Indeed, by offering the audience an opportunity to actively contribute throughout the session (Sato & Salvador 1999), performances can play a transcendent role in eliciting knowledge that would not otherwise emerge (Iacucci et al. 2002). In their review of past studies on performances within the user experience, participatory design and embodied interaction areas, Macaulay et al. (2006: 951) point at the improvement of ‘quality and utility dialogue within design’ and suggest that ethnography is capable of shifting discussion in that direction. Buur and Sitorus (2007) similarly point to the unique ability of ethnography to challenge conflicting conceptions within organizations, and argue for new representations of ethnographic material. We find this well aligned with the exploration of live performances within organizations that helped Buur and Larsen (2010) recognize how ‘qualities of conversations’ may steer innovation.

In summary, theatre within design has most commonly been used as an active way of harvesting user requirements and user-centred ideas in specific goal-oriented activities. Such performances tend to be ‘happy stories’ of how technology eases the lives of users and solves all eminent problems. They help projects progress in a given design direction, but may also gloss over fundamental conflicts between different perspectives of who ‘users’ are and what they do. In contrast, ethnography’s capability of generating impact should not be underestimated. Performances that represent ethnographic findings offer the possibility of generating insightful discussion within organizations before focusing work efforts in particular design directions, allowing teams to open up fundamental issues that arise only through such conversations.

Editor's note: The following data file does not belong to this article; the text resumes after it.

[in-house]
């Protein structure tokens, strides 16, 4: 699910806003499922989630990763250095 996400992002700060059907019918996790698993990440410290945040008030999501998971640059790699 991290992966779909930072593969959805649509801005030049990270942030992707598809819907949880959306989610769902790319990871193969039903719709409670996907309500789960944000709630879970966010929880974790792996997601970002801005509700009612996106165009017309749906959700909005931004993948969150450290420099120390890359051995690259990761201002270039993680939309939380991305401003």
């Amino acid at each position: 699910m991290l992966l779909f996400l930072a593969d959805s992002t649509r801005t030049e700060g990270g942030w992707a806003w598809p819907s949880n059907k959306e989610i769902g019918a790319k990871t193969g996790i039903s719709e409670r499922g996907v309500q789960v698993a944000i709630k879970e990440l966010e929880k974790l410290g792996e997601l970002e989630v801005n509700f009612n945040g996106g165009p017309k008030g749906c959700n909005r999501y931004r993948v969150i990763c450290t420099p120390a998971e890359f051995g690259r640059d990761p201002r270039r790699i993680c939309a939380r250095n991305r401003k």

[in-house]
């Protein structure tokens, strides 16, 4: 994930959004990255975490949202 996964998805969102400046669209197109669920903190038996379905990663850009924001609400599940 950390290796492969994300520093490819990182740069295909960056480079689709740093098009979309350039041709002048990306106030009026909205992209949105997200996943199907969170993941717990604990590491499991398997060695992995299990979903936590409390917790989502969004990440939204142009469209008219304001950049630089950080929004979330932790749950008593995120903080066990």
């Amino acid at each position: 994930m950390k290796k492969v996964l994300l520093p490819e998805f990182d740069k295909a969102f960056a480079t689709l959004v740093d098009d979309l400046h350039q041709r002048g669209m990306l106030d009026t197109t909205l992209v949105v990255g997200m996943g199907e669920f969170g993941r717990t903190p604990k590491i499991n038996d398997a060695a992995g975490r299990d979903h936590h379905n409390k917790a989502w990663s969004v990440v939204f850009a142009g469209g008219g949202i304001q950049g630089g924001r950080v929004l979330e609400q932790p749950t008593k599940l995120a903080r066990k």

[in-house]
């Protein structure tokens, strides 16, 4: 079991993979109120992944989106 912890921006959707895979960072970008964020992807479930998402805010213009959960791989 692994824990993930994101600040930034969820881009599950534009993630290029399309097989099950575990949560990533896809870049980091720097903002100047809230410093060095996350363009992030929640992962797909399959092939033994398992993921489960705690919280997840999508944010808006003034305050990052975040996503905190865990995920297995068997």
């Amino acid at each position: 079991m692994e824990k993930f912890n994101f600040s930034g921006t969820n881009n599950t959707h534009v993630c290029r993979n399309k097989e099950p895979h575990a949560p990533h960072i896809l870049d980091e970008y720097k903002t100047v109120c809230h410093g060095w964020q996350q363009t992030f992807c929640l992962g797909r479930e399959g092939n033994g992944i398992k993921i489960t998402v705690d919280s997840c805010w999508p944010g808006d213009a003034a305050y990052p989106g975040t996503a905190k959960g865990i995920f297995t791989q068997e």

The kind of theatre we employ here derives from another tradition – that of theatre in organizational change, in particular forum theatre (Boal [1979] 2000). Developed by Boal in 1970s Brazil to encourage people to escape oppression (indeed, it was known as the ‘theatre of the oppressed’), forum theatre enacts a situation with built-in dilemmas to a point of impasse; the audience is involved in suggesting the next moves, either by telling the actors what to do or by trying out their own intentions on stage. For instance, the actors might play a conflict between manager and employees that deteriorates into chaos; the facilitator will then invite the audience to intervene in the next enactment, stressing that ‘Unless you do something, the situation will end just as desperately’. While the actors repeat the play, anyone from the audience can stop it at any time to change the course of events by instructing an actor to act differently, or even by going onstage and taking over the role of manager or employee. Forum theatre has been taken up in several strands of organizational change (Jagiello 1998; Meisiek 2006; Nissley et al. 2004). There is, however, ongoing debate around how theatre performance contributes to change. While some authors claim that theatre requires adequate change management activities to follow up on the experience (Schreyögg 2001), or that change depends on audience reflection after experiencing the theatre performance (Meisiek 2006), others maintain that the sense-making process does not result from theatre, but is itself part of theatre activities (Larsen 2006). In our use of theatre, the focus is less on oppression than on disagreements within the audience, the actors bring out the different perspectives present and play them out against each other.